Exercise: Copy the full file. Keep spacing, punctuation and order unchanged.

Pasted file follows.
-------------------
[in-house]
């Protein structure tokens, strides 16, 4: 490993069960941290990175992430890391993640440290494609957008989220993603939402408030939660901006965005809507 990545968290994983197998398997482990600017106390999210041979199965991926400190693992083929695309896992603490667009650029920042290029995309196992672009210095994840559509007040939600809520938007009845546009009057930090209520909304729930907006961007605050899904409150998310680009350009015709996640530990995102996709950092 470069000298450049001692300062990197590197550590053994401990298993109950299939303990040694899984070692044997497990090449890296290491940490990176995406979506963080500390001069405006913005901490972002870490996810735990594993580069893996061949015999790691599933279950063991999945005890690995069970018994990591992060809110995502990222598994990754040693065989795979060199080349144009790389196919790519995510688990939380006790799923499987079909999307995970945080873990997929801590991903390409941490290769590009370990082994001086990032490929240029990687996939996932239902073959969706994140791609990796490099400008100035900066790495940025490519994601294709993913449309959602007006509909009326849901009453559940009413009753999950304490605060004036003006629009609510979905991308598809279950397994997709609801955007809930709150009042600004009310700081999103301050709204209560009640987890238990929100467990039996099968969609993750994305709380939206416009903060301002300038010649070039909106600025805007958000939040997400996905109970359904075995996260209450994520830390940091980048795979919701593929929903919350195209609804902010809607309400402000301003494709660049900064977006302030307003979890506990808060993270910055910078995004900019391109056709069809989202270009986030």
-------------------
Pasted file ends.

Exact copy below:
[in-house]
């Protein structure tokens, strides 16, 4: 490993069960941290990175992430890391993640440290494609957008989220993603939402408030939660901006965005809507 990545968290994983197998398997482990600017106390999210041979199965991926400190693992083929695309896992603490667009650029920042290029995309196992672009210095994840559509007040939600809520938007009845546009009057930090209520909304729930907006961007605050899904409150998310680009350009015709996640530990995102996709950092 470069000298450049001692300062990197590197550590053994401990298993109950299939303990040694899984070692044997497990090449890296290491940490990176995406979506963080500390001069405006913005901490972002870490996810735990594993580069893996061949015999790691599933279950063991999945005890690995069970018994990591992060809110995502990222598994990754040693065989795979060199080349144009790389196919790519995510688990939380006790799923499987079909999307995970945080873990997929801590991903390409941490290769590009370990082994001086990032490929240029990687996939996932239902073959969706994140791609990796490099400008100035900066790495940025490519994601294709993913449309959602007006509909009326849901009453559940009413009753999950304490605060004036003006629009609510979905991308598809279950397994997709609801955007809930709150009042600004009310700081999103301050709204209560009640987890238990929100467990039996099968969609993750994305709380939206416009903060301002300038010649070039909106600025805007958000939040997400996905109970359904075995996260209450994520830390940091980048795979919701593929929903919350195209609804902010809607309400402000301003494709660049900064977006302030307003979890506990808060993270910055910078995004900019391109056709069809989202270009986030």